Artists and architects create space for recovery at LIC Arts Open – QNS.com

Artists and architects create space for recovery at LIC Arts Open

By Mark Hallum

Over the past six years, the Long Island City Arts Open has created an atmosphere of creative community in Queens. The Amie Gross Gallery hosted an event last Friday night in which the talents of artists and architects were enlisted to design the future facility for Transitional Services for New York.

TSINY is a Queens-based non-profit with headquarters in Flushing that serves patients suffering from mental illness. The goal of the program is to completely rehabilitate individuals coping with a range of disorders. Its new facility in Jamaica will be a seven-story design by Amie Gross Architects that incorporates the work of glass artist Ellen Mandelbaum and painter Laini Nemett.

Artists and designers at the open house, located in the Amie Gross studio in Long Island City, spoke about the work they have been engaged in and the way they see individual pieces interacting with each other to influence the recovery of future residents of the building. What will differentiate the facility from every other health center is that it is designed to interact with every mood.

“There’s a difference between the art in a museum and the art in a building that people live in,” Amie Gross said. “It’s very different because you’re seeing that work every day and in a different frame of mind.”

Mandelbaum, who has a studio in Sunnyside, showcased pieces that fit the criteria of what will go in the TSINY facility. Mandelbaum is a stained glass artist whose work reflects features found in nature. In one work, she indicates the shadow of a mountain. Strands of grass can be seen in the foreground, a dimensional appearance that is produced by putting the glass plate into the fire multiple times. The colors are complex, overlapping and change deeply with the lighting.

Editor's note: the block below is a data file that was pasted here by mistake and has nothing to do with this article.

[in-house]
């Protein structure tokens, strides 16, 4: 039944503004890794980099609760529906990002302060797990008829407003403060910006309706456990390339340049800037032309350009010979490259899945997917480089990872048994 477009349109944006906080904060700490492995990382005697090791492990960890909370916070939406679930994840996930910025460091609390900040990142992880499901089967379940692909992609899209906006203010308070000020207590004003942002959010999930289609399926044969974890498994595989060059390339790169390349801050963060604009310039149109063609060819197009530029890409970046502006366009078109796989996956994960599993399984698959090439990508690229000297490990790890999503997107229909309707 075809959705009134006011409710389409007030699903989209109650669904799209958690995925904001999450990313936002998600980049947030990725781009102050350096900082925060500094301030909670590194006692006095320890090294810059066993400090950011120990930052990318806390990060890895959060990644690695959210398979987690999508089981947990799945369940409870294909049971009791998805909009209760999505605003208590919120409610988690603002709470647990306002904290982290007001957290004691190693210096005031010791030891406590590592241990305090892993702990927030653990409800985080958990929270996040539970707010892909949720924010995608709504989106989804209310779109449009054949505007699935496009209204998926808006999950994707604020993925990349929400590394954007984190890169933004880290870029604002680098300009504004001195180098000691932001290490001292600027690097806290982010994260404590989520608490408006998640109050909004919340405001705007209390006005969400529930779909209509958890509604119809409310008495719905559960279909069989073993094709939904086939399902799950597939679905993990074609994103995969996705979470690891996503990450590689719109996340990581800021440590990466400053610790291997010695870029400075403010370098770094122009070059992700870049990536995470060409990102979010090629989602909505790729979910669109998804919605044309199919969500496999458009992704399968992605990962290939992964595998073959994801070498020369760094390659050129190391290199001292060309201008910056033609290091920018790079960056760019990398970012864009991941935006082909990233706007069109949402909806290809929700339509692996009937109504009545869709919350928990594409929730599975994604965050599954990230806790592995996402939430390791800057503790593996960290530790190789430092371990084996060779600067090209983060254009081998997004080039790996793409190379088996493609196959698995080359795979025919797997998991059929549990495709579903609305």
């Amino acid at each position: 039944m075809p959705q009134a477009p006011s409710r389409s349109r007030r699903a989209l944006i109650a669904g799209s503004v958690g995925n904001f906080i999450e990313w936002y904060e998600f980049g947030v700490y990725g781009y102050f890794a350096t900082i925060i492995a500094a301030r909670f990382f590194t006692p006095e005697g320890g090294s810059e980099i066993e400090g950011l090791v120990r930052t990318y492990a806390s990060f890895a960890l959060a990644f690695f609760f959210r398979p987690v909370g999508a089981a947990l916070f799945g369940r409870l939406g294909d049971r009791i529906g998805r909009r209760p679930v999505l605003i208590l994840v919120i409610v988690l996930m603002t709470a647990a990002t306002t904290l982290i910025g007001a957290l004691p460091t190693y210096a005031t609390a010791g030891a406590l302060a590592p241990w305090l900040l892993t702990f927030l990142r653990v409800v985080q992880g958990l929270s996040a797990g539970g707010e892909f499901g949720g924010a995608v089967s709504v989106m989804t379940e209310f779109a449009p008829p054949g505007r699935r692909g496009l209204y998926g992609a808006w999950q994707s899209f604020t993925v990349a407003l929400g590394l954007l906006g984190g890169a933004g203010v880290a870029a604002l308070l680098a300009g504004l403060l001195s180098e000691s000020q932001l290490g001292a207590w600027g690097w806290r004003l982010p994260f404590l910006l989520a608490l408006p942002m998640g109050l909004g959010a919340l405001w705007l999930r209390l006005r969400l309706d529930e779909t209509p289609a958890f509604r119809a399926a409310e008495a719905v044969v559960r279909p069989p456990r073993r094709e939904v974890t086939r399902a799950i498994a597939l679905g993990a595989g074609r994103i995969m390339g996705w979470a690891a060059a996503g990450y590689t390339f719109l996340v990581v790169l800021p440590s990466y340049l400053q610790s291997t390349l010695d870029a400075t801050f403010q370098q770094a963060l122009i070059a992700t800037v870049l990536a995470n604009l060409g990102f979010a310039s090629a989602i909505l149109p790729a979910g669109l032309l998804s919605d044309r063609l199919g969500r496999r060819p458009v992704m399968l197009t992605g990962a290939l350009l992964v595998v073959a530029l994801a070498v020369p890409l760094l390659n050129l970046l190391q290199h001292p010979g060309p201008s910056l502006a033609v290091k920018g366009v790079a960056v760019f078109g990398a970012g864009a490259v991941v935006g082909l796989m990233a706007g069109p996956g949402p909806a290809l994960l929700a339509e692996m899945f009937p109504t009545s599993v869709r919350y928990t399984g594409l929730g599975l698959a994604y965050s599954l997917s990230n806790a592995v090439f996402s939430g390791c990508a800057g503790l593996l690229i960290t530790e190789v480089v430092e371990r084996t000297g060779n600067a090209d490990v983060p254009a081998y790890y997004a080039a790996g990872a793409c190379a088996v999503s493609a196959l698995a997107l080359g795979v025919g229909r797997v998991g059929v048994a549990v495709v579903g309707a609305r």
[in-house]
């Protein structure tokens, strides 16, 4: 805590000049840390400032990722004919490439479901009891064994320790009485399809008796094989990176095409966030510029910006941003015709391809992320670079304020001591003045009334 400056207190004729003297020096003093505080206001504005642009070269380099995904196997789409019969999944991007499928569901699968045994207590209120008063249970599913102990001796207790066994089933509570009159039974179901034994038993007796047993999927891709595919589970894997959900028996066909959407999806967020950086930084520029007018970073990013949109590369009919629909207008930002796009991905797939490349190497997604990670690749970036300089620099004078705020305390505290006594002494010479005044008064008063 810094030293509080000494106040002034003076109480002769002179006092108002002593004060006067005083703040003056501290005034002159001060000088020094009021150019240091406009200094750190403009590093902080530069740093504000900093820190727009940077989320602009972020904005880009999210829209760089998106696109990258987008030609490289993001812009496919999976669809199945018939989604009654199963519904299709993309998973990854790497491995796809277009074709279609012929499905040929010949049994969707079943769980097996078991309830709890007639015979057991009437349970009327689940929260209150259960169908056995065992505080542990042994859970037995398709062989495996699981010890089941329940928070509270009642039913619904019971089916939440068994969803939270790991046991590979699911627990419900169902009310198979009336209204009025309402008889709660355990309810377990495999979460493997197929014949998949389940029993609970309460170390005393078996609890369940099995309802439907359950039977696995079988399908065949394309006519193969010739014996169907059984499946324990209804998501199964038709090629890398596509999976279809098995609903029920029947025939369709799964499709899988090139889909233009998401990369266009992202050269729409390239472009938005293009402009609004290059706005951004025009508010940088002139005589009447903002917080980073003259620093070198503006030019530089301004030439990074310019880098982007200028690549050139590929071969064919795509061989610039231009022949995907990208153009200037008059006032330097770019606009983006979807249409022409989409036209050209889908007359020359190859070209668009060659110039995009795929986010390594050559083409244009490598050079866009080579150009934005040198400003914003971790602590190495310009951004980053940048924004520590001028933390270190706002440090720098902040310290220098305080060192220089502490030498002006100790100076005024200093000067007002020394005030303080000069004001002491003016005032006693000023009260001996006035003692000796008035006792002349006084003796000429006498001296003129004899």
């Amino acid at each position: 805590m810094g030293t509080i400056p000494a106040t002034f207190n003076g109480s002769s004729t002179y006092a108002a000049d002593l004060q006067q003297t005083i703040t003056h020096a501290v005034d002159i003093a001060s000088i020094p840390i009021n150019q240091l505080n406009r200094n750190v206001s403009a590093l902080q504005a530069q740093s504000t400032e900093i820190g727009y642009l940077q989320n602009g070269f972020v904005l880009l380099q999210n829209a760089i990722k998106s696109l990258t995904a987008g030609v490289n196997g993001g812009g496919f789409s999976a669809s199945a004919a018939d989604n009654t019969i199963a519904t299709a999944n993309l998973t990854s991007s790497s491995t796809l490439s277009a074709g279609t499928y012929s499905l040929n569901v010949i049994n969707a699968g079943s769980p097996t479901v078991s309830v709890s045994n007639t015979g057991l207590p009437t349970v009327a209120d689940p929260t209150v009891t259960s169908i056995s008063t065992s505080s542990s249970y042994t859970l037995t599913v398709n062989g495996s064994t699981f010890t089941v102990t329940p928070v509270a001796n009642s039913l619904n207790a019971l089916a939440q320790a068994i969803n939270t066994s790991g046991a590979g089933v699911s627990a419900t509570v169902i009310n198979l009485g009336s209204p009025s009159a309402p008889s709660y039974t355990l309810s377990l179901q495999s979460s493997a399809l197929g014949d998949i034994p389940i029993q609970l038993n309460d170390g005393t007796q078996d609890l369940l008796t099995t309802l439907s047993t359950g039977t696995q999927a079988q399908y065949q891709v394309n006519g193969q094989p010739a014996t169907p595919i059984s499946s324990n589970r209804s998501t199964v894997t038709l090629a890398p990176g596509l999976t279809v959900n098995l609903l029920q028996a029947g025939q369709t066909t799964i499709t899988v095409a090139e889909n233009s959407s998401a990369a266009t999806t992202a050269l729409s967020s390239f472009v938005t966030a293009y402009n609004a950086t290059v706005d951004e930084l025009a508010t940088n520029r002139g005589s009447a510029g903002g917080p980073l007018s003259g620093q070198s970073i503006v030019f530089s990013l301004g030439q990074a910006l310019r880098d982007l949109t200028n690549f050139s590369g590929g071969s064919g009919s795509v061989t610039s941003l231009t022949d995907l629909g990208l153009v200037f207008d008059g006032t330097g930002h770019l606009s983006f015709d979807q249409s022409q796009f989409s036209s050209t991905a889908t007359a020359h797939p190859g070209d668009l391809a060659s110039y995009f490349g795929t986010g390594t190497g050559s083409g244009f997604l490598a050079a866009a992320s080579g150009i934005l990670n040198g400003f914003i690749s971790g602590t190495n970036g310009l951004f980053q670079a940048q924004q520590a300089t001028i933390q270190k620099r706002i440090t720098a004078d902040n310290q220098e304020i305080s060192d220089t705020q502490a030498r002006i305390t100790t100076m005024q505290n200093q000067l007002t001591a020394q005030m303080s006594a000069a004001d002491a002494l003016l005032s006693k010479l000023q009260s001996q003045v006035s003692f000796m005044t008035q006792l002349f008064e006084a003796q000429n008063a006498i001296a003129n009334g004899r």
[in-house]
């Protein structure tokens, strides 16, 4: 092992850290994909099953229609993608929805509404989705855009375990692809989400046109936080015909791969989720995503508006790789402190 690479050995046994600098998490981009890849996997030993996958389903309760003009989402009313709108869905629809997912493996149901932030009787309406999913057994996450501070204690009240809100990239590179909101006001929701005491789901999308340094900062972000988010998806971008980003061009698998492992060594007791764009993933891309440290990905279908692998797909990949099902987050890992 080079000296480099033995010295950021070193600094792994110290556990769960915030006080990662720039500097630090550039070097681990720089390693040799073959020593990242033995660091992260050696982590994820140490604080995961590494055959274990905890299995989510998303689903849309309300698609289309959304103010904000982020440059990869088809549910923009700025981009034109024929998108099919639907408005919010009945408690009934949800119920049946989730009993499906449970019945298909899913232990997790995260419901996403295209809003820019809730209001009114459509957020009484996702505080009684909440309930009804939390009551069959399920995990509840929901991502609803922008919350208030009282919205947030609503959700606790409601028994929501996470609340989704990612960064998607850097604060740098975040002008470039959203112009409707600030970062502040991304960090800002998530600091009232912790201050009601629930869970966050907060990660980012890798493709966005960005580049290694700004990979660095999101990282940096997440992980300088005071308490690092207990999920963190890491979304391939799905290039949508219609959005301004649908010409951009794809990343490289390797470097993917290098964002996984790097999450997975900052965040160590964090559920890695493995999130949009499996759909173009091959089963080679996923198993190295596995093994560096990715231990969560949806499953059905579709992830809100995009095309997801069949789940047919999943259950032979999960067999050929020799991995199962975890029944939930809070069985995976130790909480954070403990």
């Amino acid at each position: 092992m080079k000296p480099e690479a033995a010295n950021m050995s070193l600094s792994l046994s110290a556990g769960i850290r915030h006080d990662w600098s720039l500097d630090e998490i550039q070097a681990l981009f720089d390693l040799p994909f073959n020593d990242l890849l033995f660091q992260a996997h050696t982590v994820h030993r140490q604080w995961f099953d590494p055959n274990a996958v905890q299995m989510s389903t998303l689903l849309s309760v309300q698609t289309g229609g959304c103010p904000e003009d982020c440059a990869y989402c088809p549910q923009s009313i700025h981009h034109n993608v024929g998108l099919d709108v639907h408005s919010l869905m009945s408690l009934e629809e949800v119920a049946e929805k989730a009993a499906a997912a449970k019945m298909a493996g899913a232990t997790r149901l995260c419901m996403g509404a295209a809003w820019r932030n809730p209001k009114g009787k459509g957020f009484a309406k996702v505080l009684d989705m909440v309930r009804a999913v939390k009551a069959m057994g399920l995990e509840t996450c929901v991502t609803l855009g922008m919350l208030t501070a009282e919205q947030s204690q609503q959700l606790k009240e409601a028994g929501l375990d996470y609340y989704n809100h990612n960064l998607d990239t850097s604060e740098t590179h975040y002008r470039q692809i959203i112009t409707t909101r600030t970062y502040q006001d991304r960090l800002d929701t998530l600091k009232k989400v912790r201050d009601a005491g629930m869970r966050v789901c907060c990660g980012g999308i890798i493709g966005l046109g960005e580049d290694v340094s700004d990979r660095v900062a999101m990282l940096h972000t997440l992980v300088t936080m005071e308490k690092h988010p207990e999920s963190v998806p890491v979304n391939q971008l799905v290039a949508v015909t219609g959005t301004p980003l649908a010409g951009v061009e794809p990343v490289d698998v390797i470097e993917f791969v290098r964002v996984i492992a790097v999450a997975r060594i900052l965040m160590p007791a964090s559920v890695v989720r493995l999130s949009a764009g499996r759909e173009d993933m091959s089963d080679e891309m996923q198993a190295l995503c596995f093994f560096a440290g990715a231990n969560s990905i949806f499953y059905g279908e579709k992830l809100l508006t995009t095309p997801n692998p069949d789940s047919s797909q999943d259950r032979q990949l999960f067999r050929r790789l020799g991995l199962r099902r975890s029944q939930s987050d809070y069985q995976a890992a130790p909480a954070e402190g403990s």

Nemett is a painter who takes photographs of buildings under construction or in disrepair. Nemett uses photographs from several different buildings, then pieces them together by cutting them apart and reconstructing them in a 3D model. She then paints an image of the model that shows off the diagonal lines in the cross-sections of the structure, an approach to depth similar to that of Mandelbaum. Nemett plans to be present during the construction of the TSINY building to paint wall-hangers for the soon-to-be center for mental health.

“The finished large-scale paintings will combine imagery from the different stages of this building’s construction, Ellen’s stained glass, and the completed building, so that anyone standing in the lobby will feel as if they are inside the artwork,” Nemett said. “Hopefully, this sense of artistic immersion will be one of the many therapeutic features of the building for its residents and any other visitors.”

According to Ave McCracken, director of Public Affairs for TSINY, the goal of the organization is to reduce the stigma directed toward mental illness as well as develop in patients the abilities needed to live independently.

TSINY was recently the beneficiary of the proceeds for Taste of Bayside and Beyond, a fund-raising event put on by the local business association which donates to organizations leading the way toward a better future.

Reach reporter Mark Hallum by e-mail at mhallum@cnglocal.com or by phone at (718) 260–4564.

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